Back when we renovated our bathroom, we had to decide where the new toilet paper holder was going to go. Now that we had a sliding glass shower door we couldn't hang it beside the toilet like it was before. There were three options - 1) attach it to the side of the vanity, 2) have a free-standing holder on the floor, or 3) attach it to the wall across from the toilet.
The first choice was shot down because it was too close to the toilet and I didn't want holes drilled into the vanity anyway. The second choice didn't have a chance because Tom hates those holders that stand on the floor. Not to mention that it would be in the way whenever we were entering or exiting the shower. So that left mounting it across from the toilet. Tom was concerned that we would still bump into it since it would stick out from the wall and the room isn't that large anyway, so he decided he would build a box and inset it into the wall.
First we had to choose a toilet paper holder so that we would know how much space we needed for the holder and roll together. We wanted a holder that swung out a bit to accommodate any sized roll, and one that let you "reload" from one side. Once we had that we could build the box around it.
Below is a simple drawing of the dimensions of our box. You could of course modify it to suit h own needs. We used 1x6 boards, so the face of the box is 3/4" thick, but the rest of the board has been cut down behind to be slightly thinner. This gives a nice overhang around the edge that can be caulked so that it looks like a built-in.
Unfortunately I didn't take any pictures of the box while it was being built and before I painted it. I have no idea why not. So I'll try to describe what was done to the best of my ability. Tom took a 1x6 board and using the table saw cut away part of the board, leaving a 3/4" inch lip along one side. Like this:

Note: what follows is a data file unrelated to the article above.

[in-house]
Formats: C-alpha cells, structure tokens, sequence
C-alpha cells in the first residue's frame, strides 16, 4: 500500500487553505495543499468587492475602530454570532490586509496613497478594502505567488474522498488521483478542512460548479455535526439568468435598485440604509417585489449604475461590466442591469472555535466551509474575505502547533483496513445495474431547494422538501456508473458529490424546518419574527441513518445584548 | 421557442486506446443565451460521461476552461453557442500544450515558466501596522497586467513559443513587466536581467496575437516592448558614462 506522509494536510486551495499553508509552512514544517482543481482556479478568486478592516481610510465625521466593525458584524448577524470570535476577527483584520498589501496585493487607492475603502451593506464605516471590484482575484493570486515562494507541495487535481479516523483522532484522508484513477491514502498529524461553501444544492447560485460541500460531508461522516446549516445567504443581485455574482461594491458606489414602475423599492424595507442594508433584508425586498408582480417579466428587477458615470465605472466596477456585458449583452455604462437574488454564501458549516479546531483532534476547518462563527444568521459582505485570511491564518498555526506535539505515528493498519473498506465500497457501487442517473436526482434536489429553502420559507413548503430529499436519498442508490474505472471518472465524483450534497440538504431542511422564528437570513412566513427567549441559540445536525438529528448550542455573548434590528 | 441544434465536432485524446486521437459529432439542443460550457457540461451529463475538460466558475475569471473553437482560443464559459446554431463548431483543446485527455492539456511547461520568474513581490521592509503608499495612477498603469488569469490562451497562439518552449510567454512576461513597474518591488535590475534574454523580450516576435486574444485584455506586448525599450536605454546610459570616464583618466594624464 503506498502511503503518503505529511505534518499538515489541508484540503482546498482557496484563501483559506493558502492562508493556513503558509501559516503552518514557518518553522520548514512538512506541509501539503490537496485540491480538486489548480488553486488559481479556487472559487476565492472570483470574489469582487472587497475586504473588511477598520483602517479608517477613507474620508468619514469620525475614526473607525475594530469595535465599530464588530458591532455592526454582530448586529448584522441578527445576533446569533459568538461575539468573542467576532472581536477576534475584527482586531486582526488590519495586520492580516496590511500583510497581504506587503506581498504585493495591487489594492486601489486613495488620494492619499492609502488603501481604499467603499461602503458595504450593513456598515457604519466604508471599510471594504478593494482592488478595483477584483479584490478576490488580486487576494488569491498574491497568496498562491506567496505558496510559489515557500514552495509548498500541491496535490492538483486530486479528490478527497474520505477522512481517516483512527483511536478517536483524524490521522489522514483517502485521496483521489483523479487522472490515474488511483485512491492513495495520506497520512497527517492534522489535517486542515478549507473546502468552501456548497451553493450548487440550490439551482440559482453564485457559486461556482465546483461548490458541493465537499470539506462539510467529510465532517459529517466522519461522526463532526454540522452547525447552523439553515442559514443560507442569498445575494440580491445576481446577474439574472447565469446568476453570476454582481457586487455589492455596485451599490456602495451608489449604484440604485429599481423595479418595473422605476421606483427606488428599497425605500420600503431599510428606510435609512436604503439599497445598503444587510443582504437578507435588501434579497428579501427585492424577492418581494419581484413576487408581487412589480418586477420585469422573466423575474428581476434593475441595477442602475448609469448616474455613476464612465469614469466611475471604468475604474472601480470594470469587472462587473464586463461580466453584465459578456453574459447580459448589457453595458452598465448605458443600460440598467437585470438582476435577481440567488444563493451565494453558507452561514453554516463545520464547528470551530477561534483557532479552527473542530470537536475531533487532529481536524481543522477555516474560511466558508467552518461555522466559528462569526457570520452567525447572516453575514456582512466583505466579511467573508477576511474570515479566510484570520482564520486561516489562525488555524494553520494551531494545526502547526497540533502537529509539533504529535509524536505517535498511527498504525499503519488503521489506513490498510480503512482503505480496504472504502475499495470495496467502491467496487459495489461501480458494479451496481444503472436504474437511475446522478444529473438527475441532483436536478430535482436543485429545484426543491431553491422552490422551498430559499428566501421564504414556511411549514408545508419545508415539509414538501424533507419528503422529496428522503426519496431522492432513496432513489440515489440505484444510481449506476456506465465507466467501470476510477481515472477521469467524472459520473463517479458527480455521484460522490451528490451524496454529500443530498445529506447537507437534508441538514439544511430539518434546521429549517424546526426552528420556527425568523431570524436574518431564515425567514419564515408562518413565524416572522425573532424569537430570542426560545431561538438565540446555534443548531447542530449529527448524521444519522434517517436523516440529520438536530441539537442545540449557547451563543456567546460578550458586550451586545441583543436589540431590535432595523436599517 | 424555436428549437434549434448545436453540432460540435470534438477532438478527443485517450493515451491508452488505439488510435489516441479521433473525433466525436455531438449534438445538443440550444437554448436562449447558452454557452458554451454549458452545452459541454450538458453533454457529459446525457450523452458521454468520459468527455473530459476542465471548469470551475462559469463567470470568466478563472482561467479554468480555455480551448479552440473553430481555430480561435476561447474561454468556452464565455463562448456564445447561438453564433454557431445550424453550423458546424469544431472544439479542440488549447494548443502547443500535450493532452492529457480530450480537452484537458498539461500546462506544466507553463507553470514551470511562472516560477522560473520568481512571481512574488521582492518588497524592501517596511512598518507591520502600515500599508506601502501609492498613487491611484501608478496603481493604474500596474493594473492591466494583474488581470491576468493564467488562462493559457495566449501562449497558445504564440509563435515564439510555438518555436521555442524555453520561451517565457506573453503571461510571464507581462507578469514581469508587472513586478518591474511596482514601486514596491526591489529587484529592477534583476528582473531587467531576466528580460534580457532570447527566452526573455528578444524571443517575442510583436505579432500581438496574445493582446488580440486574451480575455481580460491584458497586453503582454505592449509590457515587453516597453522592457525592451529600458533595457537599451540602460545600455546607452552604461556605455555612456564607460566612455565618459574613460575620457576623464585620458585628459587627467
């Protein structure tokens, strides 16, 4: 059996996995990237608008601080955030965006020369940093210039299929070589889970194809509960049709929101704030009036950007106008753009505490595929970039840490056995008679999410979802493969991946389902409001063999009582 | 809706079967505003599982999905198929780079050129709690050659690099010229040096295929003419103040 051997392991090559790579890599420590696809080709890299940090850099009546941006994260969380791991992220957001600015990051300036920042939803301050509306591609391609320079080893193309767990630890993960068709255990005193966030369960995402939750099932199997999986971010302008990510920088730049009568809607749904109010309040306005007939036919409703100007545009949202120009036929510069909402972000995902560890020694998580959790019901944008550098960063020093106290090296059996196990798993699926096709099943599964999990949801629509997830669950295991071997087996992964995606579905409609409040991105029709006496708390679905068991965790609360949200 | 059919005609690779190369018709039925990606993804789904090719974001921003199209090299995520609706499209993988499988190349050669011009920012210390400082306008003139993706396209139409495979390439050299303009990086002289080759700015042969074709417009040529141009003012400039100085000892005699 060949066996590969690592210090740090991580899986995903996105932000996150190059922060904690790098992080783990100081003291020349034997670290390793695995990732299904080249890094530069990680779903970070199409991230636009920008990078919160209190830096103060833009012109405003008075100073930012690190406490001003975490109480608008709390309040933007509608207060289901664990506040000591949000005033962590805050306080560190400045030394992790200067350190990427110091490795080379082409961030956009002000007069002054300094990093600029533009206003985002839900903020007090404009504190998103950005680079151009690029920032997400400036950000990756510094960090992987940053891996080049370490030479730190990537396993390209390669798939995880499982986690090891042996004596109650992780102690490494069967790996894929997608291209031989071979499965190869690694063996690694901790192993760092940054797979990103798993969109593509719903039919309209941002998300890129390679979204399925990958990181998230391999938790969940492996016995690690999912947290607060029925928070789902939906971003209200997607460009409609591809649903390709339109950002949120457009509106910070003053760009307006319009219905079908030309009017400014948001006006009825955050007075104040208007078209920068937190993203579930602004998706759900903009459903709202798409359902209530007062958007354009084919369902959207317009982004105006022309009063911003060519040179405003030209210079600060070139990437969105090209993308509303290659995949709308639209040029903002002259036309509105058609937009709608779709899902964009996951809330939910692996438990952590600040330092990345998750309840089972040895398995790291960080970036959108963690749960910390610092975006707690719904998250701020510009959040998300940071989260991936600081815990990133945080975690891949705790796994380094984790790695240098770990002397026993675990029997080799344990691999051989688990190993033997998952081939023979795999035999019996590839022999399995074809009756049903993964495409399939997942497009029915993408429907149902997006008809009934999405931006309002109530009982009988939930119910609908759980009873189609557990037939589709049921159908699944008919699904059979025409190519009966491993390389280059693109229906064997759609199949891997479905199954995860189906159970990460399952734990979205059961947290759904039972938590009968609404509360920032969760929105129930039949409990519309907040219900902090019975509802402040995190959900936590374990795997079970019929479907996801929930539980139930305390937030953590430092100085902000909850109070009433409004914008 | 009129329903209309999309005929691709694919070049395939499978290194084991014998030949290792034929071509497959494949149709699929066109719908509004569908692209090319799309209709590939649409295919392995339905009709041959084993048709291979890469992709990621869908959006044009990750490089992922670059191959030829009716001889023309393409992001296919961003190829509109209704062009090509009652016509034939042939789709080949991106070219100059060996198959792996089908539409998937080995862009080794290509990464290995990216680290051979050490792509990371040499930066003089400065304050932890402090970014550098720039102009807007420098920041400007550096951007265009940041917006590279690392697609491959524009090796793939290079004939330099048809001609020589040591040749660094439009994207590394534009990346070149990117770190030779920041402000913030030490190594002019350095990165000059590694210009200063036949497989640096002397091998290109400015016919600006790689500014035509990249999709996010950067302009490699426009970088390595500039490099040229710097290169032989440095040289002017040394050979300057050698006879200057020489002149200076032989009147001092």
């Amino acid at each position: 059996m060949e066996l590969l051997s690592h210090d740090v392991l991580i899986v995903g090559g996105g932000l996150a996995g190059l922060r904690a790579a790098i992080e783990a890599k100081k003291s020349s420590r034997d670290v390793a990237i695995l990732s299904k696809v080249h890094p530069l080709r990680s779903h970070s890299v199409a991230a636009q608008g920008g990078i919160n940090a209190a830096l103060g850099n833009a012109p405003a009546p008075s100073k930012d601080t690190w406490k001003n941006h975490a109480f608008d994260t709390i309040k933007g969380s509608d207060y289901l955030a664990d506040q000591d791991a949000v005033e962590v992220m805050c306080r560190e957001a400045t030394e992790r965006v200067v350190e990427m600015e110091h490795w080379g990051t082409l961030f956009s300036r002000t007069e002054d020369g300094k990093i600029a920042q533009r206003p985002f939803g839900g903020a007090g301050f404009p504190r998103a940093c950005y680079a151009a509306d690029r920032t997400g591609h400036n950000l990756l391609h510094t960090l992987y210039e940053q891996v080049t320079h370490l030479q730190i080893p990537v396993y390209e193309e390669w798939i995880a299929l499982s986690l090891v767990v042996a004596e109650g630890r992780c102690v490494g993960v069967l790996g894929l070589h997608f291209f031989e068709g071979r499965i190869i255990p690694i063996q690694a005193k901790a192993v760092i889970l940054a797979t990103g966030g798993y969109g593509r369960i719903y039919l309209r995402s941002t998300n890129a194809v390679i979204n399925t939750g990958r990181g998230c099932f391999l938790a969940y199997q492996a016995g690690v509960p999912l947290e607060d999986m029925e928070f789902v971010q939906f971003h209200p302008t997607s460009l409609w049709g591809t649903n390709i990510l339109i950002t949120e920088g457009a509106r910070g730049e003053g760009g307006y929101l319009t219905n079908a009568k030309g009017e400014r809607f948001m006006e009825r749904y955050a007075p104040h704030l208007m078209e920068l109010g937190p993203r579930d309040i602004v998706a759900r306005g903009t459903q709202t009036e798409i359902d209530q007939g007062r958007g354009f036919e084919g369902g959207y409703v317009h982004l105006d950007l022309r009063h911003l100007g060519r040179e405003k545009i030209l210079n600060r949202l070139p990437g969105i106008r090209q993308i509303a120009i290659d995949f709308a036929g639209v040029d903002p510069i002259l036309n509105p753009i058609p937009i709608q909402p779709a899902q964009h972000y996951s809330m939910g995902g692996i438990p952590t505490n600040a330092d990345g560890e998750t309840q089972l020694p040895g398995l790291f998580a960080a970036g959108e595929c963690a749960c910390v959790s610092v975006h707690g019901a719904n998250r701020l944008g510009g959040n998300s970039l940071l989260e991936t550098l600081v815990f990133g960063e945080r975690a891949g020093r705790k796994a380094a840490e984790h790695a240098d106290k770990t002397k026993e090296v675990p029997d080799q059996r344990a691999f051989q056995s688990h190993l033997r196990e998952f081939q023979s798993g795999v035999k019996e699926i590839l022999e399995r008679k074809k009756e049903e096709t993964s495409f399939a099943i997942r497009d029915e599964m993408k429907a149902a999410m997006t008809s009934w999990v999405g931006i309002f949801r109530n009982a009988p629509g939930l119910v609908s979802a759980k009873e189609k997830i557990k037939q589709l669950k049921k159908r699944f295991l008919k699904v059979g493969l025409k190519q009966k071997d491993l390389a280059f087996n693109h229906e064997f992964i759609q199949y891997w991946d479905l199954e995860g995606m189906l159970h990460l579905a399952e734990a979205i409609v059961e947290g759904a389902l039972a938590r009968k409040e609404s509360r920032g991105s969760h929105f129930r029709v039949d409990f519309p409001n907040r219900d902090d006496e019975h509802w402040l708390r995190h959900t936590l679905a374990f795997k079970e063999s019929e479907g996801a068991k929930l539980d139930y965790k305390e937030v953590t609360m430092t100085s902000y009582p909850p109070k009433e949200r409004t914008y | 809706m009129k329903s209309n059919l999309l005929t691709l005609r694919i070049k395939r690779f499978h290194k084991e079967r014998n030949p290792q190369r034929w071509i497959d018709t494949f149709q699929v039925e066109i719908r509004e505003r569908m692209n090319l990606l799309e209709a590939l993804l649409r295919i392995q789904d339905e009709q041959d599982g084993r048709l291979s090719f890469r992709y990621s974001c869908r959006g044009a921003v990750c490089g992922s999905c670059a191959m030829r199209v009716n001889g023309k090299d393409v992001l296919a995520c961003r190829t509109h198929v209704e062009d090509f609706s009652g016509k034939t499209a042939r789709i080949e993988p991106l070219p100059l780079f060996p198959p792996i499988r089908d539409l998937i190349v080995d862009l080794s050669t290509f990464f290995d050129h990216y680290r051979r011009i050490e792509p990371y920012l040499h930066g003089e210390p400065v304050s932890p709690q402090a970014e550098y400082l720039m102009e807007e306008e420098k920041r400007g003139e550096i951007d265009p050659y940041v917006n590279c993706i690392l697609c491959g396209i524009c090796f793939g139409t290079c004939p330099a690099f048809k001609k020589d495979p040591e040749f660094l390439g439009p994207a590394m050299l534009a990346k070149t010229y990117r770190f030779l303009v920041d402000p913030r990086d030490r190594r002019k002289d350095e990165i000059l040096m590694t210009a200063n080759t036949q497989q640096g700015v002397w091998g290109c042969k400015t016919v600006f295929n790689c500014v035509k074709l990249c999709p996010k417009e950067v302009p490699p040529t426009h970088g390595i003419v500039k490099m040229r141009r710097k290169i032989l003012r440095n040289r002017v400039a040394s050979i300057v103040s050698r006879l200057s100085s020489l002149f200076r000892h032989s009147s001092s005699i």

He cut the board down to 4" wide (the width of a roll of toilet paper) and then into 4 pieces - 2 at 16" long and 2 at 8" long. When you fit the pieces together to form a box you can see that a notch needs to be cut out at each end of the 16" boards so that they meet up with the 8" boards correctly, giving a frame around the entire box. Tom accidentally cut the notch a little too low so that the wood behind isn't flush, but the pieces do meet on the inside where it's important. The 4 boards were screwed together and the joints visible on the front were puttied.
A spare piece of 1x6 was cut down to 1x4x8 for the shelf in the middle. We used the toilet paper holder and a roll of toilet paper to determine the spacing above and below the shelf. The final step in construction was to add a back onto the box using a piece of plywood.
Once it was all puttied and sanded, I painted the inside and all around the outer frame with two coats of white primer and 3 coats of white semi-gloss paint to match the baseboards and trim. There was no need to paint the outside of the box as it wouldn't be visible once installed.
Now for the installation. You'll need to determine where you want the unit to be. We centered it between the edge of the shower tile and the door frame at a height that was comfortable to reach when you're doing your business.
Tom held the box against the wall and traced the outline with a pencil, then cut out the drywall with a straight edge and utility knife, and made sure the box would slide through the opening. Make very sure you are only cutting the drywall and not through any electrical wiring or boxes! Also, if wiring needs to be re-routed, please make sure a qualified electrician does that for you.
We had wiring behind the wall that led to the lightswitch on the other side, but there was enough excess wire that we were able to push it up out of the way and secure it to the studs without having to alter anything.
Once the wiring was clear we had to determine how to attach the box securely. Since the spacing between studs is 12" and the box is only ~9" wide, we had to shim up the studs on both sides until they met the box. We just layered scrap pieces of wood, screwing them into the studs and then into each other until we had the right width. The box was then put in place and screwed into the shims from the inside using countersunk screws.
The last steps were to attach the toilet roll holder to the underside of the shelf, putty and paint the screw holes, and caulk the seams between the frame and the wall. You don't have to caulk it, but I like how it gives the project a finished look, and makes it seem like an original part of the room.
Most of my favourite projects are designs that we came up with ourselves, and this one is near the top of the list. When you're working in small spaces you have to improvise sometimes. This solution for toilet paper supplies in a tiny ensuite bathroom really makes use of an otherwise unused space.